Pakistan blocks Wikipedia, says it hurts Muslim feelings

ISLAMABAD — Pakistan’s media regulator said Monday it has blocked Wikipedia services in the country for hurting Muslim sentiment by failing to remove allegedly blasphemous content from the site. Critics denounced Islamabad’s action, saying it was a blow to digital rights.

Under Pakistan’s controversial blasphemy laws, anyone found guilty of insulting Islam or its figures can be sentenced to death, although the country has yet to apply the death penalty for blasphemy.

But even allegations of infringement are often enough to provoke mob violence and even deadly attacks. International and domestic rights groups say blasphemy charges have often been used to intimidate religious minorities and settle personal scores.

The Pakistan Telecommunications Authority says it blocked Wikipedia because a 48-hour deadline to remove content was ignored, according to a spokesperson. “Such things hurt the feelings of Muslims,” ​​said Malahat Obaid, of the regulator.

She said Pakistani authorities were in talks with Wikipedia officials and the ban could be lifted if the platform completely removes anti-Islamic content.

The Wikimedia Foundation confirmed the ban on Saturday, saying: “We hope the Pakistani government will join us in a commitment to knowledge as a human right and quickly restore access to @Wikipedia and Wikimedia projects, so that the people of Pakistan can continue to receive and share knowledge with the world.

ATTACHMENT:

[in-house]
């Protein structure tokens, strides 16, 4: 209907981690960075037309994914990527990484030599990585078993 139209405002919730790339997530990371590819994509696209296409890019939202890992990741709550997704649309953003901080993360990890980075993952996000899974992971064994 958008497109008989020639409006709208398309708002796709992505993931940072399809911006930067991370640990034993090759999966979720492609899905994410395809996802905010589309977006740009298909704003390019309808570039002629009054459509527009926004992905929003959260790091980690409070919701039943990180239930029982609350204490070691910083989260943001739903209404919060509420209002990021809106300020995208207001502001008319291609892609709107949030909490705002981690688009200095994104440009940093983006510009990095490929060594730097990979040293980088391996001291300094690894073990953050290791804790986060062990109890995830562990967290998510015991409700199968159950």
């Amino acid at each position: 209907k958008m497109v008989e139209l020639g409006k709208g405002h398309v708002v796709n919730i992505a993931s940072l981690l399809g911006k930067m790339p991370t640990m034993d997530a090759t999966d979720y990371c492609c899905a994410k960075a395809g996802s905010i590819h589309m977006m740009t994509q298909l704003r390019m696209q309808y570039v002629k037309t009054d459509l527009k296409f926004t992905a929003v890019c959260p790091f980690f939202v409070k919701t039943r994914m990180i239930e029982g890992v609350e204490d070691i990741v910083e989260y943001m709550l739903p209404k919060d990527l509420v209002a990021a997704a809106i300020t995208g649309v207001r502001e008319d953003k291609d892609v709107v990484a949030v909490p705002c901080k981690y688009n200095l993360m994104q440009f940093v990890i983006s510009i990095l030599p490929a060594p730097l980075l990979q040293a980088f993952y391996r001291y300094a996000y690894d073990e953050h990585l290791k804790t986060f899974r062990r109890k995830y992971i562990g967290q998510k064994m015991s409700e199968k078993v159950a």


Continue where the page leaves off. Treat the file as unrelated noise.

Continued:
Mohsin Raza Khan, a Pakistani social media expert, said it was easy to update or replace Wikipedia content deemed sacrilegious or offensive to Muslims. Blocking the site is therefore not the solution.

“The Pakistani media regulator and other authorities should try to find a workable technical solution to issues like profanity content is available everywhere,” he said. “It is equal to a drop in the ocean of knowledge.”

The Lahore-based Digital Rights Foundation has previously called the Wikipedia ban an affront to Pakistanis’ right to access information and a mockery of the country’s commitment to upholding its human rights obligations.

In the past, Pakistan briefly banned TikTok twice for allegedly uploading “immoral, obscene and vulgar” content.

But the ban was later lifted after TikTok assured Pakistan it would remove immoral content and also block users who upload “illegal content”. The app was downloaded millions of times in Pakistan when the ban was imposed in 2020 and 2021.

Additionally, in 2008, Pakistan banned YouTube for videos depicting the Prophet Muhammad. Muslims generally believe that any physical depiction of the Prophet of Islam is blasphemous.

Also on Monday, Amir Mahmood, spokesman for Pakistan’s Ahmadi community, sought government protection, saying unidentified Islamists in multiple separate attacks had damaged Ahmadi places of worship in the southern province of Sindh and elsewhere in the country.

“The freedom of worship given to us by the constitution is shrinking,” he told The Associated Press.

The attacks, which took place over several days, caused no casualties, Mahmood said.

The Ahmadi faith was established on the Indian subcontinent in the 19th century by Mirza Ghulam Ahmad, who followers believe was the promised messiah of the Prophet Muhammad.

Pakistan’s parliament declared Ahmadis non-Muslims in 1974. Since then, they have repeatedly been targeted by Islamic extremists in the Muslim-majority country, drawing international condemnation.


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